YouTube shared an update on its work to reduce the spread of content that it terms “borderline” and also likens to “harmful misinformation” — videos that aren’t punishable per its Community Guidelines but brush up close to the line, such as conspiracy theories.
While other content categories like music and entertainment are served according to relevance and popularity, the company says, when it comes to news, science, history, and even evergreen topics that are prone to misinformation (like vaccines), YouTube says that quality is key.
Thus, YouTube looks to elevate “authoritative sources” in both search results and ‘watch next’ panels, including CNN, Fox News, Jovem Pan, India Today, and The Guardian. In the past year, YouTube says that activity on these authoritative news partner channels has grown by 60%.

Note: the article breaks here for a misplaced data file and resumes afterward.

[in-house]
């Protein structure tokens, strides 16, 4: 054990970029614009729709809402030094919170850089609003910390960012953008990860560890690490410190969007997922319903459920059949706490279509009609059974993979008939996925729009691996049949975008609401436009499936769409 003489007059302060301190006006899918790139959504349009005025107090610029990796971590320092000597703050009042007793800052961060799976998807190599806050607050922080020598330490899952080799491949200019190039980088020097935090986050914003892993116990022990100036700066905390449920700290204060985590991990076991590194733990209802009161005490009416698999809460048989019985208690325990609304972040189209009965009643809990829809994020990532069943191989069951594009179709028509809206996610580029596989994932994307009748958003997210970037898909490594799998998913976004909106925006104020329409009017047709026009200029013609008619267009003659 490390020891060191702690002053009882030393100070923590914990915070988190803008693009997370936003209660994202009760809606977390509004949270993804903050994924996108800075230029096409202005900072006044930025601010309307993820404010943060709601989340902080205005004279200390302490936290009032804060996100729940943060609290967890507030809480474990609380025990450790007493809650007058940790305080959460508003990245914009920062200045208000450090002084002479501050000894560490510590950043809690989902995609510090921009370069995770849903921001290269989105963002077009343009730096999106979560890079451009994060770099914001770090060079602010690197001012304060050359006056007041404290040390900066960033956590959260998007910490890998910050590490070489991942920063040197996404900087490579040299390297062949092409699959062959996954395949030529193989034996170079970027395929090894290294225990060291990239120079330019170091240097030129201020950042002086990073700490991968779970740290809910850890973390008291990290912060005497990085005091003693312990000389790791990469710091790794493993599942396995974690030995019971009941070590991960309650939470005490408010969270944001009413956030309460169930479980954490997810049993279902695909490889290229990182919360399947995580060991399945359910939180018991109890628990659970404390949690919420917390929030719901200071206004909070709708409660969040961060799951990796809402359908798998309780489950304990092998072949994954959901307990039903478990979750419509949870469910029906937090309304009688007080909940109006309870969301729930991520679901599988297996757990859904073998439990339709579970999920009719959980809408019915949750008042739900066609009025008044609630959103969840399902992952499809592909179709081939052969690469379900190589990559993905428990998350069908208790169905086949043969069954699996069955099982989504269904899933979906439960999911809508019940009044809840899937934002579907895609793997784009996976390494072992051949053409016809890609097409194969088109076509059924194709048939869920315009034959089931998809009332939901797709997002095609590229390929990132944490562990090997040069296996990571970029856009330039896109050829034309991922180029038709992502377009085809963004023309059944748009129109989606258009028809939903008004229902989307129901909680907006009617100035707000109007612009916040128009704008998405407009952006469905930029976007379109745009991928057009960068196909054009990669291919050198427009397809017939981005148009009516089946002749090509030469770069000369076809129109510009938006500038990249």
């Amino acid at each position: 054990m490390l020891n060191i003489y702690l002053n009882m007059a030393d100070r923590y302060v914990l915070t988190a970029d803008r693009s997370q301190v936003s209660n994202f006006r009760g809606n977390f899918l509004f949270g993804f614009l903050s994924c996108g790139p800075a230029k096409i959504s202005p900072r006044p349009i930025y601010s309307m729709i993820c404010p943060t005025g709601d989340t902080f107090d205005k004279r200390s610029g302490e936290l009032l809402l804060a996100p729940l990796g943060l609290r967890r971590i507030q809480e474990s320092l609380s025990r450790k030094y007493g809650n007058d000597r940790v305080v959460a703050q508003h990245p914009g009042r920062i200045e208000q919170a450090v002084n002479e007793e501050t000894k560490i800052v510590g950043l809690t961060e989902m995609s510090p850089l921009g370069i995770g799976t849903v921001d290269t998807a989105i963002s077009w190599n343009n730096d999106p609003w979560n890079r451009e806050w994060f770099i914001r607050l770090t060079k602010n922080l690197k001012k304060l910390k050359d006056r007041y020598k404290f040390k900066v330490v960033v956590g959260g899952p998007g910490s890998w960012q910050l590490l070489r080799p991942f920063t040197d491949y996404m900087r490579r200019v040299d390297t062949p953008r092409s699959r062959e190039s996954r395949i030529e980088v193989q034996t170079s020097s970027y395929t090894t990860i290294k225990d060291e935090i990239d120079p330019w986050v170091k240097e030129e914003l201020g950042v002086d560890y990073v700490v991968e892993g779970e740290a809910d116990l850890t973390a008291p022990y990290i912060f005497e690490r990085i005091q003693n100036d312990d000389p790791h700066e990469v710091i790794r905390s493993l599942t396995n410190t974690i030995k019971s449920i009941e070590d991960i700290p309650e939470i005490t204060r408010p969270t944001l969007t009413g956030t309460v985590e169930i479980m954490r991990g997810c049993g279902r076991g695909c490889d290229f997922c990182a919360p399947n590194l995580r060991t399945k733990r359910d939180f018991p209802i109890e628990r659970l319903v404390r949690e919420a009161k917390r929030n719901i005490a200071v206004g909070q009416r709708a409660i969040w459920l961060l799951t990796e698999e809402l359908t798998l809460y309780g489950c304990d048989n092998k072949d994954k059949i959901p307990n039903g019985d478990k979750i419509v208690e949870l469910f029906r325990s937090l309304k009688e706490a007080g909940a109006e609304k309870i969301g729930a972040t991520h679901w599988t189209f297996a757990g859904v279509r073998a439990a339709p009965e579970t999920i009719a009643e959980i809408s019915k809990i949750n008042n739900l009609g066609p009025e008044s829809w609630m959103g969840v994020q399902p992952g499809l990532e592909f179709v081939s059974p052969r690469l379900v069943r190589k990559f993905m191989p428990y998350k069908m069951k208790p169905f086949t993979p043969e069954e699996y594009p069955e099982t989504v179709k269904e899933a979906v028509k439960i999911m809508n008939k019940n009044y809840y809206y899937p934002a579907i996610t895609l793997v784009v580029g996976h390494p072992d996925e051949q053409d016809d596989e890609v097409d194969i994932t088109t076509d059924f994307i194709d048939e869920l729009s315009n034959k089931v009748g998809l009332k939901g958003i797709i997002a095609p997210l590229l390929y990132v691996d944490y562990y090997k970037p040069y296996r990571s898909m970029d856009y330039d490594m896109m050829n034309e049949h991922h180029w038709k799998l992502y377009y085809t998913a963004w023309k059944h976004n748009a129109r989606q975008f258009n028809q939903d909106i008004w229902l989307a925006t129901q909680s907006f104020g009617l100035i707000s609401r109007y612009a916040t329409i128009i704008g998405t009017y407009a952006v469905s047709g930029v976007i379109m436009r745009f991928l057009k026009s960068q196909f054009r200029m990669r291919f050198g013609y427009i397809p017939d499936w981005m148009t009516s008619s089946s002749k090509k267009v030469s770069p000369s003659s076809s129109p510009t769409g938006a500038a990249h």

In yet another effort, YouTube rolled out Information Panels in 2018 alongside videos containing misinformation in order to provide greater context and accuracy. It says that it has delivered more than 3.5 billion impressions of these panels to date.
Yet, YouTube says that borderline content comprises a fraction of 1% of all U.S. watch time. After announcing a crackdown in January of borderline recommendations via an updated algorithm — which also harnesses the expertise of external evaluators, like doctors, and then uses machine learning to institute a scalable system — YouTube says it’s now rolling out this model outside of the U.S. to the U.K., Ireland, South Africa, Brazil, France, Germany, Mexico, and Spain.
“Since January 2019, we’ve launched over 30 different changes to reduce recommendations of borderline content and harmful misinformation,” the company shared. “The result is a 70% average drop in watch time of this content coming from non-subscribed recommendations in the U.S.”
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